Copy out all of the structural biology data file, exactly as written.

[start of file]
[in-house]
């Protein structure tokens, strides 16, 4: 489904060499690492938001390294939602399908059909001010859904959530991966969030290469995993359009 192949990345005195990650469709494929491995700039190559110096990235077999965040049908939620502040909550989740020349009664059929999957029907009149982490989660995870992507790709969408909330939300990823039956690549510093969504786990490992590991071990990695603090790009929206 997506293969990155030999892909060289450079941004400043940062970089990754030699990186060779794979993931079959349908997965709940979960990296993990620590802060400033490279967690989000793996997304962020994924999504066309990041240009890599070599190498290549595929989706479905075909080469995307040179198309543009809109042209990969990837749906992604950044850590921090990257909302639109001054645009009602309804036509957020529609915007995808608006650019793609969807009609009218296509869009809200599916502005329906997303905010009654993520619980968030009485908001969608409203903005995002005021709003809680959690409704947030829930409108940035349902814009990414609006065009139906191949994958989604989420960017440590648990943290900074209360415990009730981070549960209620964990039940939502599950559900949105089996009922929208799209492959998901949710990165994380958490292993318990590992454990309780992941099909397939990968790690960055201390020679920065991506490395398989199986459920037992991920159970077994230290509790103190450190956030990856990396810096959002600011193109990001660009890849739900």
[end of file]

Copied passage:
[in-house]
């Protein structure tokens, strides 16, 4: 489904060499690492938001390294939602399908059909001010859904959530991966969030290469995993359009 192949990345005195990650469709494929491995700039190559110096990235077999965040049908939620502040909550989740020349009664059929999957029907009149982490989660995870992507790709969408909330939300990823039956690549510093969504786990490992590991071990990695603090790009929206 997506293969990155030999892909060289450079941004400043940062970089990754030699990186060779794979993931079959349908997965709940979960990296993990620590802060400033490279967690989000793996997304962020994924999504066309990041240009890599070599190498290549595929989706479905075909080469995307040179198309543009809109042209990969990837749906992604950044850590921090990257909302639109001054645009009602309804036509957020529609915007995808608006650019793609969807009609009218296509869009809200599916502005329906997303905010009654993520619980968030009485908001969608409203903005995002005021709003809680959690409704947030829930409108940035349902814009990414609006065009139906191949994958989604989420960017440590648990943290900074209360415990009730981070549960209620964990039940939502599950559900949105089996009922929208799209492959998901949710990165994380958490292993318990590992454990309780992941099909397939990968790690960055201390020679920065991506490395398989199986459920037992991920159970077994230290509790103190450190956030990856990396810096959002600011193109990001660009890849739900």